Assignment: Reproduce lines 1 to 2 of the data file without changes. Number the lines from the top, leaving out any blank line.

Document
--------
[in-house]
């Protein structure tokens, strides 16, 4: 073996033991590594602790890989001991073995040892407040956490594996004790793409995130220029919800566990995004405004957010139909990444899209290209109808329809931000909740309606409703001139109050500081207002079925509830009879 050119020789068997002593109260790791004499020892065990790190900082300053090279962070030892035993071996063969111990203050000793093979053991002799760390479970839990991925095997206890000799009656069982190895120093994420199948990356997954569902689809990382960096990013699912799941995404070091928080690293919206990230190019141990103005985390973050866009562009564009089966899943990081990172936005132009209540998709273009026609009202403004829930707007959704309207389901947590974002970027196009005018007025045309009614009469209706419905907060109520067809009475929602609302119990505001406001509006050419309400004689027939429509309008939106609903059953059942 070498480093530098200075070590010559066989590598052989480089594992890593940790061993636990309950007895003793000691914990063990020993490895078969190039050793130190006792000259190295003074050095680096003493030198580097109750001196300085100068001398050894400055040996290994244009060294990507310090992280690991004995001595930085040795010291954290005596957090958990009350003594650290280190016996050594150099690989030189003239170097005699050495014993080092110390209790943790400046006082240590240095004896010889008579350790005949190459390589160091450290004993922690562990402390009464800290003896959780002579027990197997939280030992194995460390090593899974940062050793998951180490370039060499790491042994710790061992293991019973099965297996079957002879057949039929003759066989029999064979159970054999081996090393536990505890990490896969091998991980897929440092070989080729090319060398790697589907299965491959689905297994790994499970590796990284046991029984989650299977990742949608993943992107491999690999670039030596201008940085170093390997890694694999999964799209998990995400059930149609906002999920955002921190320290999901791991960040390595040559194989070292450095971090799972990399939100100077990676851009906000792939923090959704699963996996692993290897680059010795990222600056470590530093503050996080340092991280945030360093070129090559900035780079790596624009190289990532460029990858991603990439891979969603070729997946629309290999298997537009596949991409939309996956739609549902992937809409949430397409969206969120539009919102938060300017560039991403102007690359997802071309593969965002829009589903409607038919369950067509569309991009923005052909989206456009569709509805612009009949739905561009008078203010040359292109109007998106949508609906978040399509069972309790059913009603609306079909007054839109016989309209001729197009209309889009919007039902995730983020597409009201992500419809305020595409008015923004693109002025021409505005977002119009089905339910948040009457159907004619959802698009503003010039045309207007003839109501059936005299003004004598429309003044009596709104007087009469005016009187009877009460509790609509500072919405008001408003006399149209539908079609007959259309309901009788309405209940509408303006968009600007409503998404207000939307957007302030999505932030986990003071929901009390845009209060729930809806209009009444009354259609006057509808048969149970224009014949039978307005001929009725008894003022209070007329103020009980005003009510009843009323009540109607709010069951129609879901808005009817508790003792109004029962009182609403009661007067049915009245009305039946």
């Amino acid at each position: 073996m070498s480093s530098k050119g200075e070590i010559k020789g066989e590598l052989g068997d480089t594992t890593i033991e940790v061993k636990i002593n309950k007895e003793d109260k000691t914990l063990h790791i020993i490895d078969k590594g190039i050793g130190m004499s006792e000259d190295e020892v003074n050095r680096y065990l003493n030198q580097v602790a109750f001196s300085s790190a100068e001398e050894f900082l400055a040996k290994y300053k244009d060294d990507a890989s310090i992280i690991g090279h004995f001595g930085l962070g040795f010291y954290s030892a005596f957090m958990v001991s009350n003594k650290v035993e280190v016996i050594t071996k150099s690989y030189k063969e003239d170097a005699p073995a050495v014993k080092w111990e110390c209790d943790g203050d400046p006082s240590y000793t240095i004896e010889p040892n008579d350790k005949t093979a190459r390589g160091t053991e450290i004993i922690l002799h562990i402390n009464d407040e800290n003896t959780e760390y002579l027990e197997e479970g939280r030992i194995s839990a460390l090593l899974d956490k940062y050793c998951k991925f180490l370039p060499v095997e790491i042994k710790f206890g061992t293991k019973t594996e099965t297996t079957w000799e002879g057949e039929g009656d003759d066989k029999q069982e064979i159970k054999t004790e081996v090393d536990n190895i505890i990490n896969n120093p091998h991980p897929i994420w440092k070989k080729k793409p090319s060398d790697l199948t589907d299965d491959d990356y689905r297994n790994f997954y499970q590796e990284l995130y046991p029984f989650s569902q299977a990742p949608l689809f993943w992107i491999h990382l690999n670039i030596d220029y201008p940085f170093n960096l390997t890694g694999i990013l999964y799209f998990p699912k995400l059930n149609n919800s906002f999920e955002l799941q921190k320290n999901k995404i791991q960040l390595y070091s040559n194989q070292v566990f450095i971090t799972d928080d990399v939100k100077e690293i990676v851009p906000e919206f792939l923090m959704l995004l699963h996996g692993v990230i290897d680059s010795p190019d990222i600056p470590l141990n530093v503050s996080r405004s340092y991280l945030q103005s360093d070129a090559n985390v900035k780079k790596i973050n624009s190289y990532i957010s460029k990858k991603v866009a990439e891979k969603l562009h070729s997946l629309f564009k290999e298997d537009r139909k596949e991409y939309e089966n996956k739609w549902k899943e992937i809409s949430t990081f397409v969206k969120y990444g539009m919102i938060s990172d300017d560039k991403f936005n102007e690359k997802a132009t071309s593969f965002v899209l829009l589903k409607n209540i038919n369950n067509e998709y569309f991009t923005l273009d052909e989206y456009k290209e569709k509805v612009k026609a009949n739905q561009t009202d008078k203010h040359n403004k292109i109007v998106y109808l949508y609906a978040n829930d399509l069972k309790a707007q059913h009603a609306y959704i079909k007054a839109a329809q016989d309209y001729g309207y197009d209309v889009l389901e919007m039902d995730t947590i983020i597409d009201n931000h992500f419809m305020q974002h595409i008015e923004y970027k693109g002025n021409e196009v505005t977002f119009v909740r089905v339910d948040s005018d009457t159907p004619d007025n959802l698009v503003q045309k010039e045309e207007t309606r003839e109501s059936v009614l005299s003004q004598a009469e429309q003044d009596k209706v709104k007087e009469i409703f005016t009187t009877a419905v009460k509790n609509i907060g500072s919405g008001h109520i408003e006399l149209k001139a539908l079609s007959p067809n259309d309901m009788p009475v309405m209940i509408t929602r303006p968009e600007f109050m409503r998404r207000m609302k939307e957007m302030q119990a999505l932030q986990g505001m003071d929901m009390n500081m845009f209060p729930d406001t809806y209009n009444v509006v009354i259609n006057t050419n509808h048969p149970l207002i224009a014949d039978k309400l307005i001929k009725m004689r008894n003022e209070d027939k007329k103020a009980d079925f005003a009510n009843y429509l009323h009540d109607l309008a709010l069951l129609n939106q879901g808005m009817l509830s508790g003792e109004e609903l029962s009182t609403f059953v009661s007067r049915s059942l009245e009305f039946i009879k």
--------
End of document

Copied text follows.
[in-house]
């Protein structure tokens, strides 16, 4: 073996033991590594602790890989001991073995040892407040956490594996004790793409995130220029919800566990995004405004957010139909990444899209290209109808329809931000909740309606409703001139109050500081207002079925509830009879 050119020789068997002593109260790791004499020892065990790190900082300053090279962070030892035993071996063969111990203050000793093979053991002799760390479970839990991925095997206890000799009656069982190895120093994420199948990356997954569902689809990382960096990013699912799941995404070091928080690293919206990230190019141990103005985390973050866009562009564009089966899943990081990172936005132009209540998709273009026609009202403004829930707007959704309207389901947590974002970027196009005018007025045309009614009469209706419905907060109520067809009475929602609302119990505001406001509006050419309400004689027939429509309008939106609903059953059942 070498480093530098200075070590010559066989590598052989480089594992890593940790061993636990309950007895003793000691914990063990020993490895078969190039050793130190006792000259190295003074050095680096003493030198580097109750001196300085100068001398050894400055040996290994244009060294990507310090992280690991004995001595930085040795010291954290005596957090958990009350003594650290280190016996050594150099690989030189003239170097005699050495014993080092110390209790943790400046006082240590240095004896010889008579350790005949190459390589160091450290004993922690562990402390009464800290003896959780002579027990197997939280030992194995460390090593899974940062050793998951180490370039060499790491042994710790061992293991019973099965297996079957002879057949039929003759066989029999064979159970054999081996090393536990505890990490896969091998991980897929440092070989080729090319060398790697589907299965491959689905297994790994499970590796990284046991029984989650299977990742949608993943992107491999690999670039030596201008940085170093390997890694694999999964799209998990995400059930149609906002999920955002921190320290999901791991960040390595040559194989070292450095971090799972990399939100100077990676851009906000792939923090959704699963996996692993290897680059010795990222600056470590530093503050996080340092991280945030360093070129090559900035780079790596624009190289990532460029990858991603990439891979969603070729997946629309290999298997537009596949991409939309996956739609549902992937809409949430397409969206969120539009919102938060300017560039991403102007690359997802071309593969965002829009589903409607038919369950067509569309991009923005052909989206456009569709509805612009009949739905561009008078203010040359292109109007998106949508609906978040399509069972309790059913009603609306079909007054839109016989309209001729197009209309889009919007039902995730983020597409009201992500419809305020595409008015923004693109002025021409505005977002119009089905339910948040009457159907004619959802698009503003010039045309207007003839109501059936005299003004004598429309003044009596709104007087009469005016009187009877009460509790609509500072919405008001408003006399149209539908079609007959259309309901009788309405209940509408303006968009600007409503998404207000939307957007302030999505932030986990003071929901009390845009209060729930809806209009009444009354259609006057509808048969149970224009014949039978307005001929009725008894003022209070007329103020009980005003009510009843009323009540109607709010069951129609879901808005009817508790003792109004029962009182609403009661007067049915009245009305039946």